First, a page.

In 1926, John H. Graham, the district's other frequently used architect, designed Roxboro Junior High, a building reminiscent of a New England prep school. A relatively small building when constructed, it was designed with matching additions in mind, but subsequent work was not on par with Graham's design. At Roxboro, as Graham had done at Heights High and would do at Monticello Junior High, he placed the cafeteria above the auditorium, which allowed each building to have a great auditorium. These auditoriums also functioned as arenas, as their stages would double as the competition space for basketball games!


Roxboro in the '50s Dennis Coughlin describes Roxboro as he remembers it from childhood. Source: Cleveland Regional Oral History Collection
Roxboro Flood Dennis Coughlin describes the floodwaters that threatened the Roxboro campus after the Horseshoe Lake dam broke in the 1950s. Source: Cleveland Regional Oral History Collection
Meeting Evonne Goolagong Dennis Coughlin describes the Roxboro tennis stadium and his memories of meeting Australian tennis phenomenon Evonne Goolagong and seeing Arthur Ashe play. Source: Cleveland Regional Oral History Collection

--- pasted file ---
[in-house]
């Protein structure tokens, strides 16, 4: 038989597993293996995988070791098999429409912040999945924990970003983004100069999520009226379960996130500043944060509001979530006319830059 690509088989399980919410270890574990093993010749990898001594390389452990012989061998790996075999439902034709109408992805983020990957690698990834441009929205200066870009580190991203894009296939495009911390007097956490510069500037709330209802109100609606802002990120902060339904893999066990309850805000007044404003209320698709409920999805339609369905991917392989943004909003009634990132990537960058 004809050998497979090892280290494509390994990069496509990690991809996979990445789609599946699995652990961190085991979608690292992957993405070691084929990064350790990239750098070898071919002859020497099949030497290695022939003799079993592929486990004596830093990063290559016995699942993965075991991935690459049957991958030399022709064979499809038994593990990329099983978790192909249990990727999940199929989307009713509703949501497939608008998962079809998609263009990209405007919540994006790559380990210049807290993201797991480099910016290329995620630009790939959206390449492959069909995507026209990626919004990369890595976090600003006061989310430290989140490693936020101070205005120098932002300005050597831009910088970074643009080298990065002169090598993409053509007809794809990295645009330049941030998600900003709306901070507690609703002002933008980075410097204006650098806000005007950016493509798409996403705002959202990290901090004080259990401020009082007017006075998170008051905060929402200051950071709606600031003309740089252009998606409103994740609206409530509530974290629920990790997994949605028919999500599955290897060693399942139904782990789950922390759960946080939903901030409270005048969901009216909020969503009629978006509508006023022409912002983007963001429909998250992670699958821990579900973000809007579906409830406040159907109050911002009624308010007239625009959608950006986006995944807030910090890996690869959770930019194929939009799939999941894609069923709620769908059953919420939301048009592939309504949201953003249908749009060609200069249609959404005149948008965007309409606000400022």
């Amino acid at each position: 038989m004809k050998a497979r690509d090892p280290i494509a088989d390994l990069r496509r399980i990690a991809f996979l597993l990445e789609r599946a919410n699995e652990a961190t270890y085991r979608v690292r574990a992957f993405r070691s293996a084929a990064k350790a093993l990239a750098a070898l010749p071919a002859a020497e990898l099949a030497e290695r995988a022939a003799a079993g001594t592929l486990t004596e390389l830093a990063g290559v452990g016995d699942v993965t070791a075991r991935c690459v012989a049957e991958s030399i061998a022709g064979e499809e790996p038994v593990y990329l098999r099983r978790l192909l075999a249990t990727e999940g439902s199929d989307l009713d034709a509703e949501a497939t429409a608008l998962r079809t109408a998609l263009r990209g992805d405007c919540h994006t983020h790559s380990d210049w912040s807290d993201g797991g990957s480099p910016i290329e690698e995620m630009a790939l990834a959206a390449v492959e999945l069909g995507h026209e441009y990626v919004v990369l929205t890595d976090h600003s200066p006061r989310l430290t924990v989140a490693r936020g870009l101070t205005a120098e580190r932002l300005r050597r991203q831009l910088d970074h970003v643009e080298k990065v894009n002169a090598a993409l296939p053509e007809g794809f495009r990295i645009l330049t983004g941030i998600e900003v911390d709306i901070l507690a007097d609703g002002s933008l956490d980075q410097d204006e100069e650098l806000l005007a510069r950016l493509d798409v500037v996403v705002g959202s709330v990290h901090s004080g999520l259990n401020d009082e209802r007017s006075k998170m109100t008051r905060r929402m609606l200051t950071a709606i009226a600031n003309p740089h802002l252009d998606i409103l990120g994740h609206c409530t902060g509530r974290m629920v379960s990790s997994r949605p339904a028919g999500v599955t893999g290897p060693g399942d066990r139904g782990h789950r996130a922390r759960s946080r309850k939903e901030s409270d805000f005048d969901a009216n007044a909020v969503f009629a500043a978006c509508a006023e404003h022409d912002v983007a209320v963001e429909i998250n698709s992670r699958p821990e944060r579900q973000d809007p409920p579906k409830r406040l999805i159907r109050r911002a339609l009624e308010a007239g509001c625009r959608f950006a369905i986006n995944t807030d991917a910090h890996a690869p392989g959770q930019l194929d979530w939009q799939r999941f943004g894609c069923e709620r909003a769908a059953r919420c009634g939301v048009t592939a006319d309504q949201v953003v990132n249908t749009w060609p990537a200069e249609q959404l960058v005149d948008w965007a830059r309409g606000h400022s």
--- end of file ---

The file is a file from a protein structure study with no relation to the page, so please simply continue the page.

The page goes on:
Roxboro Elementary, ca. 1923
Roxboro Elementary, ca. 1923 A view of the three large windows on the west wall of the Roxboro Elementary School auditorium, as seen from Roxboro Road. Roxboro Road used to run past the school's west side before reaching North Park Boulevard. The windows, which provided light and air to the auditorium, were hidden from view in the 1970s when an addition to the school was built. Source: Cleveland Heights Historical Society
First Roxboro School, 1913
First Roxboro School, 1913 It is often forgotten that Cleveland Heights was once the borderland between urban Cleveland and rural farmland. This 1913 image shows a solitary Roxboro School before the surrounding area developed into one of Cleveland's elite neighborhoods. Source: Cleveland Heights High School Alumni Foundation
Roxboro School, 1910
Roxboro School, 1910 The first Roxboro School, a simple all-brick schoolhouse, was one of three buildings that served the newly independent Cleveland Heights School District. Source: Cleveland Heights High School Alumni Foundation
6th Grade Class, ca. 1920